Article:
One of his main tips for fresh school-leavers is to dip their toes in as many buckets as possible. “Some universities offer double major programmes, like combining music and business management for an entrepreneurial streak.

‘Worth every second’: Ng is living out his dream of making a career out of his childhood passion for music.‘Worth every second’: Ng is living out his dream of making a career out of his childhood passion for music.

“Do not shut yourself from knowledge that doesn’t excite you, because you never know when it might come in handy. Chances are, you will need it eventually,” he cautioned, citing his personal estimate that 30% of fresh music graduates do not pursue music as a career and instead, have gone on to work as air stewards, bankers and other jobs due to the scarcity of music-related vacancies.

“Persevere and practise discipline. Even if you don’t enjoy it, it’s necessary like practising scales on your instrument,” he added.Ng also advised students to equip themselves with skillsets that would potentially help them in 21st century careers.

“Communication, teaching and coordinating with people were things that my music major, which specialised in individual performance, didn’t prepare me for.

“When I started working in the National Symphony Orchestra, I only had my seniors and experience to learn from,” he shared.

Describing the final two semesters of his undergraduate life as “hectic”, Ng said his schedule consisted of nothing else but classes, assignments and practice for his graduation recital.

Nevertheless, he believes that every second of it was worth it as he said, “Being in a university is the most fun place one can be. The joy of discovering ideas and new information is just never-ending.”He, however, conceded that he is still “not 100% convinced” that his music career is right for him.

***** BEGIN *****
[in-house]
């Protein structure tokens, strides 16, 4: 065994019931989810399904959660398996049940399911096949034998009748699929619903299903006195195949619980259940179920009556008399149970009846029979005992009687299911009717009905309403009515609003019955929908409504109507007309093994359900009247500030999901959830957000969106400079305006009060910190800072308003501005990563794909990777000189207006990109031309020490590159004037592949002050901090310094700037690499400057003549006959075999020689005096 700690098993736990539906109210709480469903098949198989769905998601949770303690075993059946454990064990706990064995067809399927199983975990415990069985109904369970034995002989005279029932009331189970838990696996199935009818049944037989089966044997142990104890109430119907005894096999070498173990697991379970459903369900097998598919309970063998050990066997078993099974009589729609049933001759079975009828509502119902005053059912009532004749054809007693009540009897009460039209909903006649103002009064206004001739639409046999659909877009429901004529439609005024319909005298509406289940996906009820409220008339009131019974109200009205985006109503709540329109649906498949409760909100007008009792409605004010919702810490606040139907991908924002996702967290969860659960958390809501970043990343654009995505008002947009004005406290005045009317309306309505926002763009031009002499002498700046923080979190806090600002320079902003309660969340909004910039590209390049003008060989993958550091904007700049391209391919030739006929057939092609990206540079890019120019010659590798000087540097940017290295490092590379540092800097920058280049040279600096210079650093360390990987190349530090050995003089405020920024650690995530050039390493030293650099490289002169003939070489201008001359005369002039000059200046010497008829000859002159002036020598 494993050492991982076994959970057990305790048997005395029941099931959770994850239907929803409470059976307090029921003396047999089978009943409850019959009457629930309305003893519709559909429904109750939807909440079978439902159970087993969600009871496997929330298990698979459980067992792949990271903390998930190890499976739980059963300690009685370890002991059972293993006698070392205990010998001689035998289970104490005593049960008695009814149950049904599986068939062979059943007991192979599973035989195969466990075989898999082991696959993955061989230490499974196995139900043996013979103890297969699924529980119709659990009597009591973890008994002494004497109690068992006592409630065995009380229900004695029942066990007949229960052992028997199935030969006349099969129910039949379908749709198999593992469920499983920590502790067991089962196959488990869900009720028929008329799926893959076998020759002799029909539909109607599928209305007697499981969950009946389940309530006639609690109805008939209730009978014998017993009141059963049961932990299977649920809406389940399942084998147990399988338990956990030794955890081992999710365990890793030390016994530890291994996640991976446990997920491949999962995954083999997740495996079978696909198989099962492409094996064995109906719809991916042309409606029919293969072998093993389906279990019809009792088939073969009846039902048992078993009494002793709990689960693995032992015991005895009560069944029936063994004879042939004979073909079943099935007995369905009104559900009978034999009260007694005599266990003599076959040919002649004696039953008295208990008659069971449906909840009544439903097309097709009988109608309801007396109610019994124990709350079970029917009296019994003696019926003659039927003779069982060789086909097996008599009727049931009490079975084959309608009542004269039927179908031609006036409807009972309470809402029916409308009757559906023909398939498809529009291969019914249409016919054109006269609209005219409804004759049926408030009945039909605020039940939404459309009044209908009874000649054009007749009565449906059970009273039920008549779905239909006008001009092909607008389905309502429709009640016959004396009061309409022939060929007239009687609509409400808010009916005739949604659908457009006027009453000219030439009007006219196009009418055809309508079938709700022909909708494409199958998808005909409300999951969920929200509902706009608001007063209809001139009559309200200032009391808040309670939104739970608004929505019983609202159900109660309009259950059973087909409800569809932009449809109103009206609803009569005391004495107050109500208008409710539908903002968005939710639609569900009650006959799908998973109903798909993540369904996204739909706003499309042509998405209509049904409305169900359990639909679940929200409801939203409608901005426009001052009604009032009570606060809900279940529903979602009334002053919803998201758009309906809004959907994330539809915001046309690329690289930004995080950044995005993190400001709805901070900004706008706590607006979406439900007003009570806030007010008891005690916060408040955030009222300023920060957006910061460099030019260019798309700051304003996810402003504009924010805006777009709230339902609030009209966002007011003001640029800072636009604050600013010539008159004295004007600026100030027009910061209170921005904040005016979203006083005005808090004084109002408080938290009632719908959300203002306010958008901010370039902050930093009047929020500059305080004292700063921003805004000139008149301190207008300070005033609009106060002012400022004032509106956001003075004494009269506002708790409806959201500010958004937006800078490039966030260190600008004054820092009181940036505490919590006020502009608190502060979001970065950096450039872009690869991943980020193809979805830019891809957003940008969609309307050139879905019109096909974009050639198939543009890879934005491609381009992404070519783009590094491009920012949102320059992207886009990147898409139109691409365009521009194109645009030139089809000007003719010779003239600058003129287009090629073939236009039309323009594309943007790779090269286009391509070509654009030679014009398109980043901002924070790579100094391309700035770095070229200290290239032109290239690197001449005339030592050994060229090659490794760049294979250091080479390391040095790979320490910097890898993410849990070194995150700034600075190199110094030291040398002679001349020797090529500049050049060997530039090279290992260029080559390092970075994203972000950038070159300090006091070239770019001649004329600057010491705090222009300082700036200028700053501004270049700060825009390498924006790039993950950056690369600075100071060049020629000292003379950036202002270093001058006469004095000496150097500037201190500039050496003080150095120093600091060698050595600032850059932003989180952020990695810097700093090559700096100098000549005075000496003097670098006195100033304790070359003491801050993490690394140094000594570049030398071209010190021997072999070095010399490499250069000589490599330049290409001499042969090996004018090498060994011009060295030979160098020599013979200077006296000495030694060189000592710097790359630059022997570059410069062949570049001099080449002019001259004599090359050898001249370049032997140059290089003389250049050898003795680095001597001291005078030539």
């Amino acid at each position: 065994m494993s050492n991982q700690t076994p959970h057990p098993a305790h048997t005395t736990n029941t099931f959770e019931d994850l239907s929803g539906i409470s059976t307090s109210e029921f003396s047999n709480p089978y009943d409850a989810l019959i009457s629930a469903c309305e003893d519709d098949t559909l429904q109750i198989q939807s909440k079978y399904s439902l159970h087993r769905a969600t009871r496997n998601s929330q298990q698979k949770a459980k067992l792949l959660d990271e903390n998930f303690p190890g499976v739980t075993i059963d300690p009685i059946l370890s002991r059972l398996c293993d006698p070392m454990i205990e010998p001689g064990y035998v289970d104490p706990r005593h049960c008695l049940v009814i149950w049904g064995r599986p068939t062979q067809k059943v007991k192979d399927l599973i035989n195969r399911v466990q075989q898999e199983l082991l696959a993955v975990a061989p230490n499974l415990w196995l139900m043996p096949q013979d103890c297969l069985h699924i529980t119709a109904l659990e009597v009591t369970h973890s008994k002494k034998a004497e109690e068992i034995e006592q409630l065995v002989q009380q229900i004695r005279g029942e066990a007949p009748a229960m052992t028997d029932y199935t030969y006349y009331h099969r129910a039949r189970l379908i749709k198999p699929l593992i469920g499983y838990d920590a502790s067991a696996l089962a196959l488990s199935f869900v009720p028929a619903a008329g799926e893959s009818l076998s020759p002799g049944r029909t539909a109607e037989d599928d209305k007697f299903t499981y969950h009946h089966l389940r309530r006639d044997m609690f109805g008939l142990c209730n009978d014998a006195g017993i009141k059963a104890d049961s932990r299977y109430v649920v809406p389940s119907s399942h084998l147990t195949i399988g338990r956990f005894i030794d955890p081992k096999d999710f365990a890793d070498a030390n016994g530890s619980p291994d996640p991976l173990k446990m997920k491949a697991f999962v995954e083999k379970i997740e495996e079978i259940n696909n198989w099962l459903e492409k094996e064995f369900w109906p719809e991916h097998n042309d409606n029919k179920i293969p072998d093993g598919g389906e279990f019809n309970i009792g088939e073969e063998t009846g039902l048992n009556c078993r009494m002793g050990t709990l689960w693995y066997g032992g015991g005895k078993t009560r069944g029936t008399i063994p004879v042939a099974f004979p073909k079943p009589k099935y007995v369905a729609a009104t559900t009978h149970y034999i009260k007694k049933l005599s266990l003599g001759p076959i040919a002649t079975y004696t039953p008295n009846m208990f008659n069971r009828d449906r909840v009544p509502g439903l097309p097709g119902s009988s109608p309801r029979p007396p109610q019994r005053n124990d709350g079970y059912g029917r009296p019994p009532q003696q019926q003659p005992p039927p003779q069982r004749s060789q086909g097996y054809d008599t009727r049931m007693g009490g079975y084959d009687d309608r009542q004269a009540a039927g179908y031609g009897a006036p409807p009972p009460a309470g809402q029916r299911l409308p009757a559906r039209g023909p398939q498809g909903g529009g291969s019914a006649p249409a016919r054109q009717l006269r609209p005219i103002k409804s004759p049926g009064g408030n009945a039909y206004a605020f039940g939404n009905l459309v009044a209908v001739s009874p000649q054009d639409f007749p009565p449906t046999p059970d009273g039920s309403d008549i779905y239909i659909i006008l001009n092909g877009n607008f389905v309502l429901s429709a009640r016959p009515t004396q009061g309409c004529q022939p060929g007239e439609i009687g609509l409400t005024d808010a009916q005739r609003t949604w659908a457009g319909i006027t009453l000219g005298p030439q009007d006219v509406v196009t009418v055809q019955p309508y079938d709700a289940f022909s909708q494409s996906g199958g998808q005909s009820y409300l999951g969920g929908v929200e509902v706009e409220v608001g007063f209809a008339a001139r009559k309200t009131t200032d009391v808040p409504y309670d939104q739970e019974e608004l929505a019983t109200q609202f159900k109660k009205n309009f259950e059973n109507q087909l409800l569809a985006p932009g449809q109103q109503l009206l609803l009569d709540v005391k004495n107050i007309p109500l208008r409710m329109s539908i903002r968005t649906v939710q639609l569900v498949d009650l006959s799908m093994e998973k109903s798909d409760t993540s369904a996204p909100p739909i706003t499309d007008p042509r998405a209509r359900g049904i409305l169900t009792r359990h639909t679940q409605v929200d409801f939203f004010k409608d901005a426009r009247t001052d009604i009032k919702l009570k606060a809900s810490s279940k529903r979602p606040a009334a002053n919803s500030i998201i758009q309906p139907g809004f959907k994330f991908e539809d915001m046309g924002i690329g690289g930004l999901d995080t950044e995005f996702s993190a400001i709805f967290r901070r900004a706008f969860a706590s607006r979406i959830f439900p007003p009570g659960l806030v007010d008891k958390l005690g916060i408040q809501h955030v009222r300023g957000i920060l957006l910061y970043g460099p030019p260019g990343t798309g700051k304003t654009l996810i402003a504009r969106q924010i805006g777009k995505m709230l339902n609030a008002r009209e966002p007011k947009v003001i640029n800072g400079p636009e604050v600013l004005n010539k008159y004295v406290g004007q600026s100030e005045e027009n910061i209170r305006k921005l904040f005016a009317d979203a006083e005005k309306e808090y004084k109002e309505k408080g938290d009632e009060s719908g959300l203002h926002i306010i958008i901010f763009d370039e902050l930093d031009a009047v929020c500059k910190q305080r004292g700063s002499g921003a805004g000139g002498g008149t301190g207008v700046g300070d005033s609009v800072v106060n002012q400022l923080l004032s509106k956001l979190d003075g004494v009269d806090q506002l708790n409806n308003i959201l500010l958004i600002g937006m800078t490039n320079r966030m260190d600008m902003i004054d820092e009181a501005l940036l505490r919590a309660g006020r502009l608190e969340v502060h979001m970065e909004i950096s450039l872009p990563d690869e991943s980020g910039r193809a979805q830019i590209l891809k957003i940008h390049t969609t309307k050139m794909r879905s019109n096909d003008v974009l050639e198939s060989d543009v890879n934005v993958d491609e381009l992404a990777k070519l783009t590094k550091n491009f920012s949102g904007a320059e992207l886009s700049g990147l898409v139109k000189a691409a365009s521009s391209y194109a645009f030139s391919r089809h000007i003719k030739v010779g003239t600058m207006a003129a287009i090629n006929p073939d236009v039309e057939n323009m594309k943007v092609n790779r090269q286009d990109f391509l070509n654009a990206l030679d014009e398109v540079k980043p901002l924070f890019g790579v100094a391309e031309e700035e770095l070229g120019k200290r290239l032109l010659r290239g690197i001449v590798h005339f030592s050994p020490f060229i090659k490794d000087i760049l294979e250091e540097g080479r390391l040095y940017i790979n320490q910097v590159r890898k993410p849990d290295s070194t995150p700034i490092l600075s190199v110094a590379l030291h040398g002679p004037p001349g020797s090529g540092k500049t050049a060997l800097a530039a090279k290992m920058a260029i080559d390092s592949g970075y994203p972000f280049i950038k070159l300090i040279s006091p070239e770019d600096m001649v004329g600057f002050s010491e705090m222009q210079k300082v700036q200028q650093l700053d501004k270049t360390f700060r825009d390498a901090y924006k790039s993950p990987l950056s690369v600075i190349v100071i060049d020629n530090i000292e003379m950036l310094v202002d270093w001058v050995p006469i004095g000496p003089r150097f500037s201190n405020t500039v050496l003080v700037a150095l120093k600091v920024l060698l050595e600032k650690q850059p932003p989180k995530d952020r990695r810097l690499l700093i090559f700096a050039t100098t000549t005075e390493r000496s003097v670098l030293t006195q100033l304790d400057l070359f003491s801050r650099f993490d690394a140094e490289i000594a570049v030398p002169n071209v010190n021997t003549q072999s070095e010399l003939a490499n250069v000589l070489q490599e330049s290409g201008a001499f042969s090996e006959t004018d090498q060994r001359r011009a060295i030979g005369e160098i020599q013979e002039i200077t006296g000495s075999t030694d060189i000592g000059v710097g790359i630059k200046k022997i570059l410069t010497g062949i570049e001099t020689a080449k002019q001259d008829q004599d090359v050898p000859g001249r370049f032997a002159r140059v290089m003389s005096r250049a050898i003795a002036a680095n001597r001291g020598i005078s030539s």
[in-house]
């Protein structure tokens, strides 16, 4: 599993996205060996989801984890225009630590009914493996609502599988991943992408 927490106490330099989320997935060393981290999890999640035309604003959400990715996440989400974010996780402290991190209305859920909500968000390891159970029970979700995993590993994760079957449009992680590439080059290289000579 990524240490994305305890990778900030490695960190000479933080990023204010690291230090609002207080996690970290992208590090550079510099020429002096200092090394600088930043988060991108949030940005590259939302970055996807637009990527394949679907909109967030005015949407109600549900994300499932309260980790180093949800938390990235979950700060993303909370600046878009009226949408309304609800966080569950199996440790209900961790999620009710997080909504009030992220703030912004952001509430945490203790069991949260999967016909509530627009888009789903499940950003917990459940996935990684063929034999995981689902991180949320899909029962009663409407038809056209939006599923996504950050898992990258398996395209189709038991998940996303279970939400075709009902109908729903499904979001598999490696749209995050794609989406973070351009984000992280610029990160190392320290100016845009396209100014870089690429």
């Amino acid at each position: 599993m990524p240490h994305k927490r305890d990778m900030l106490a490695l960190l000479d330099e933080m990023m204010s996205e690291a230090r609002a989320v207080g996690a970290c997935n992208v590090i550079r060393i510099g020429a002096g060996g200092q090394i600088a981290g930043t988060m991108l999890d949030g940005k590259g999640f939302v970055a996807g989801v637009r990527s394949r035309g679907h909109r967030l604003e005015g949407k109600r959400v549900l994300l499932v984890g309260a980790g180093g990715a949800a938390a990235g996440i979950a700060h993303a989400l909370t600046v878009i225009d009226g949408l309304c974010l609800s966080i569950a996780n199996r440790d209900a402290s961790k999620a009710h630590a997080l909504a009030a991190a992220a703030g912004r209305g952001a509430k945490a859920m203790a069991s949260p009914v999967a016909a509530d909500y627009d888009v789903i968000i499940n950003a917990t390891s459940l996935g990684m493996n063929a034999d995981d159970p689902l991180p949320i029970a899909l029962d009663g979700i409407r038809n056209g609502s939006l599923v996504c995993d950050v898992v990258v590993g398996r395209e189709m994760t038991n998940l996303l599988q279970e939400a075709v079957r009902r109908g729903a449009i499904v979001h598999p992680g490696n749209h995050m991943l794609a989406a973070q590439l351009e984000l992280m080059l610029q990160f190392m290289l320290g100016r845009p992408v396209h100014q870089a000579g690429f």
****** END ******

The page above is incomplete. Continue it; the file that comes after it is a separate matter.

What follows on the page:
“What drives me is to keep moving forward to find the answers to my self-doubts. These doubts are what keeps me on my toes and allows me to improve,” he said.

Nuan Ning, 17, a student in Selangor, is a participant of the BRATs Young Journalist Programme run by The Star’s Newspaper-in-Education (Star-NiE) team.

Now that you have read the article, test your understanding by carrying out the following English language activities.

1 Can you imagine a day in the working life of Kelly Soo or Gerald Ng? If you could experience it for yourself, which of their jobs would you take on for a day? Explain your choice.

2 What do you think are some factors that can influence one’s career choice? Discuss with your activity partner, using examples from the article and other sections of today’s copy of the Sunday Star newspaper.

3 Now, flip through the newspaper. How many types of jobs can you find in its pages? Make a list of the occupations. When you are done, compare it with the list your activity partner has come up with.

4 Look through the Occupations list you have just drawn up. How many of these jobs do you desire? Circle them in blue. Then, rank them in descending order of your preference.

a) Do you think you have the personality or character to take on your most desired role? Why or why not?

b) What do you think are the top three skills you would need in order to succeed in this role? Write them down.

c) Using words and pictures from the newspaper, design a poster to motivate yourself to work towards pursuing this career in future. In your poster, include the name of the career, and the types of personality and skills you need to develop for the role.

Since 1997, The Star’s Newspaper-in-Education (Star-NiE) programme has supported English language teaching and learning in primary and secondary schools nationwide. Now in its 25th year, Star-NiE is continuing its role of promoting the use of English language through a weekly activity page in StarEdu. In addition, Star-NiE’s BRATs Young Journalist Programme will continue to be a platform for participants to hone and showcase their English language skills, as well as develop their journalistic interests and instincts. Follow our updates at facebook.com/niebrats. For Star-NiE enquiries, email starnie@thestar.com.my.